Don't You Know There's a War On?
James Stevenson. Greenwillow Books, $14 (1pp) ISBN 978-0-688-11383-4
This nostalgic tale by the talented New Yorker artist is more bittersweet than his previous reminiscences ( When I Was Nine ; Higher on the Door ; July ), and, as a result, is more touching. Told in Stevenson's trademark ingenuous first-person style, the story opens in 1942, when the young narrator's requests for a ride to the movies or a candy bar are answered with the oft-heard question posed in the book's title. Insisting that ``I tried to help win the war,'' the boy chronicles his well-intentioned efforts, which include planting a victory garden, saving foil, writing a newspaper and searching for spies among the neighbors. Although matters become a bit scary when his father goes off to join the Army, the boy and his mother have a chance to visit him at Christmas, and finally greet him at the train station once the war is over. Sly humor adds immeasurably to this winning study, while distinctive pastel shades fill Stevenson's inviting, typically sketchy watercolors. The art and the endearingly personal text evoke the past in the affecting manner that Stevenson has perfected. Ages 5-up. (Oct.)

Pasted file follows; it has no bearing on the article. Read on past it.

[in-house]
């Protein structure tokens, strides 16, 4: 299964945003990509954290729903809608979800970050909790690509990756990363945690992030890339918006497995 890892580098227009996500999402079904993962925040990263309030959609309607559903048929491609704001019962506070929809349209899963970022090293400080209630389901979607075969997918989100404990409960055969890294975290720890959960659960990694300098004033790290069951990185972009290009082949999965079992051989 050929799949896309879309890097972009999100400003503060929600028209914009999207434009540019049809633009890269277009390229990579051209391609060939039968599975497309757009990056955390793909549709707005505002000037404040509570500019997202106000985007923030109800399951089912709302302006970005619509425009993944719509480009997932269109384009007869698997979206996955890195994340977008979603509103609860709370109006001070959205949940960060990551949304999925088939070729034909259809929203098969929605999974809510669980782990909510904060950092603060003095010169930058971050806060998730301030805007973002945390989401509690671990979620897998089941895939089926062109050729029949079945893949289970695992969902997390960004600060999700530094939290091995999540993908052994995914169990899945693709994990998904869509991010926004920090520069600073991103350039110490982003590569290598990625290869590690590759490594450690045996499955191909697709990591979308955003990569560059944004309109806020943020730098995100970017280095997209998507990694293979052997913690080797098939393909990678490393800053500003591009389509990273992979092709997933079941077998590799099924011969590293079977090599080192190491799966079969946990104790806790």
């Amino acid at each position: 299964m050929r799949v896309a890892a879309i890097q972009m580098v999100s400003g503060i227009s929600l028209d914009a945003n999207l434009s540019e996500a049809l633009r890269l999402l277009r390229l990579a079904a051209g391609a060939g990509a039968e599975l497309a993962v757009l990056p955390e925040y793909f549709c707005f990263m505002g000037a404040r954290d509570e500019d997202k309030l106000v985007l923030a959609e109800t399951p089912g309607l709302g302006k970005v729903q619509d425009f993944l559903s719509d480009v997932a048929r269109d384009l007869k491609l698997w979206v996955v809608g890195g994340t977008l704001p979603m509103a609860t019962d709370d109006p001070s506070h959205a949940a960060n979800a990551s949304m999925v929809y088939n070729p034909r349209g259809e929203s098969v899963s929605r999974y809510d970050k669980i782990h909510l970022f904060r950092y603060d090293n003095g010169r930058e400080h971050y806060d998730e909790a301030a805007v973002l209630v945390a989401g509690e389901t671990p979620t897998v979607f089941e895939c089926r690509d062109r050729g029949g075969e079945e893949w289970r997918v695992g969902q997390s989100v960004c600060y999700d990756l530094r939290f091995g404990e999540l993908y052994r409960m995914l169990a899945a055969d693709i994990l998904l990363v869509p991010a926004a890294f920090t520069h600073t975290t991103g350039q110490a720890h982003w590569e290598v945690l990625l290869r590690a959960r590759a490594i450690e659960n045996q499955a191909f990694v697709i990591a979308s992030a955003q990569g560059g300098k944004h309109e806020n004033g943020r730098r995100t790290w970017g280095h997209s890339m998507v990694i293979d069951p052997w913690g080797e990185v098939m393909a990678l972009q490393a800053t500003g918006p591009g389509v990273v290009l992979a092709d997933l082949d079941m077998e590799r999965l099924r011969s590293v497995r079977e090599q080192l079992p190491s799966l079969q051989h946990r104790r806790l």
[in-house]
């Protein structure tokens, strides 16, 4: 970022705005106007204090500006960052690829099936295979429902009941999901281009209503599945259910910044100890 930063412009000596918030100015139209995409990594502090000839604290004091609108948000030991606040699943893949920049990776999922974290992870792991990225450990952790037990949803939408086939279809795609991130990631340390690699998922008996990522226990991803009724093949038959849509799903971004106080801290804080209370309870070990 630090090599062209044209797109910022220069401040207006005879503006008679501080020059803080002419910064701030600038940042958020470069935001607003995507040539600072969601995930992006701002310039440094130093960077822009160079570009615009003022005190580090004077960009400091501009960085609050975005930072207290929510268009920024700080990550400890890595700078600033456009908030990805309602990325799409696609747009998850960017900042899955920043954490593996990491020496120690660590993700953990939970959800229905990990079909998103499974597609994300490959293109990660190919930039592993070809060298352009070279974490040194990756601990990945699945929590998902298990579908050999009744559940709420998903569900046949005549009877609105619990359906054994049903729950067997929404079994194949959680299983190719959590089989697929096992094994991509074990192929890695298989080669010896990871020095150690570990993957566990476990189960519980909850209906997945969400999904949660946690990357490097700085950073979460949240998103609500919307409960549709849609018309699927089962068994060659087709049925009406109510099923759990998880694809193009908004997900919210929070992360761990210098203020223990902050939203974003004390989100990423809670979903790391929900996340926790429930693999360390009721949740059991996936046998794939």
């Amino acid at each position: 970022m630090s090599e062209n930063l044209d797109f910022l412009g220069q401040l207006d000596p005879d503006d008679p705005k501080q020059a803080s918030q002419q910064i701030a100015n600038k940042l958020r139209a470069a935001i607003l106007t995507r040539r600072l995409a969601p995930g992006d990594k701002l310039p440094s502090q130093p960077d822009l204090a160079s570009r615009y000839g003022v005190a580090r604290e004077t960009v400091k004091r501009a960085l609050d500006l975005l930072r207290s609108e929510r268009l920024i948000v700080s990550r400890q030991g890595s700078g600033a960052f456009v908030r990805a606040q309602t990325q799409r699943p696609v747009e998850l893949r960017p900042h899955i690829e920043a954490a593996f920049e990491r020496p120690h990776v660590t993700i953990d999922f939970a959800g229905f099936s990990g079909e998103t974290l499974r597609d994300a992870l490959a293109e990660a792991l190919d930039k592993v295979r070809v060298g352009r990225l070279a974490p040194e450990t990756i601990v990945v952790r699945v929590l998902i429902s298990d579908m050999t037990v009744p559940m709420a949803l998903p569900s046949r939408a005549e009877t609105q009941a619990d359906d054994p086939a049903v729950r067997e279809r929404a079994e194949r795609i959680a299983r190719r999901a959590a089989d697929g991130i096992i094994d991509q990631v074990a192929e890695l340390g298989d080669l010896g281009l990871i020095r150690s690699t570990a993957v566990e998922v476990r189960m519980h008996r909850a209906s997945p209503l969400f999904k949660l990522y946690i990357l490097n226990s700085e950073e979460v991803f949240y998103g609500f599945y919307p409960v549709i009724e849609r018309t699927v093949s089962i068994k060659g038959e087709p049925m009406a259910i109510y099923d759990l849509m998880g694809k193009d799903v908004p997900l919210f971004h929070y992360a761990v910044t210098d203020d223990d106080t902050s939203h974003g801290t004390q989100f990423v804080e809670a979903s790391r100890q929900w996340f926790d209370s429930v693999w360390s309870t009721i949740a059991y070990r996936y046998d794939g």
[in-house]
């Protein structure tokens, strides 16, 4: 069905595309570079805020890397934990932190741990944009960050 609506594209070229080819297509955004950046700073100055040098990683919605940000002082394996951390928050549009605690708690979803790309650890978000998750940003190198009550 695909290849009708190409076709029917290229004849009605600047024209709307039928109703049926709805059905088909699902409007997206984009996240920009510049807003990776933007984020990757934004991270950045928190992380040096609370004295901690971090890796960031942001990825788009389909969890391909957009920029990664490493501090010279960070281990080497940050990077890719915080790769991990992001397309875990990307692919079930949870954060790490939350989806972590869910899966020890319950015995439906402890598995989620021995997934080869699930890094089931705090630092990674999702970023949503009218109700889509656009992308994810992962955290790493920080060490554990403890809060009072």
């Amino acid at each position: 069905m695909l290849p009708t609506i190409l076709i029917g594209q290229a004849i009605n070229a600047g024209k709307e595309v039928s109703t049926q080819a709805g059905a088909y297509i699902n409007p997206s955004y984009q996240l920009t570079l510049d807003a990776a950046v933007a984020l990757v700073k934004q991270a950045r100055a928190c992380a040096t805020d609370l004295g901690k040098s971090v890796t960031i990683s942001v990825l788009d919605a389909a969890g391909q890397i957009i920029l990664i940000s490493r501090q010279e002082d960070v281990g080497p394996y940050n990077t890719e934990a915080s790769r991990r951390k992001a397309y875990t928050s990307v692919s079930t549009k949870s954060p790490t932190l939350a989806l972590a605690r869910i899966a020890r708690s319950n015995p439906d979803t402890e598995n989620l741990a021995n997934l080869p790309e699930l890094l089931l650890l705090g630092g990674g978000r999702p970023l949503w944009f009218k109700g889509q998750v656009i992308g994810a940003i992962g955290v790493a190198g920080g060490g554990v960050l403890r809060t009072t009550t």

Reviewed on: 09/28/1992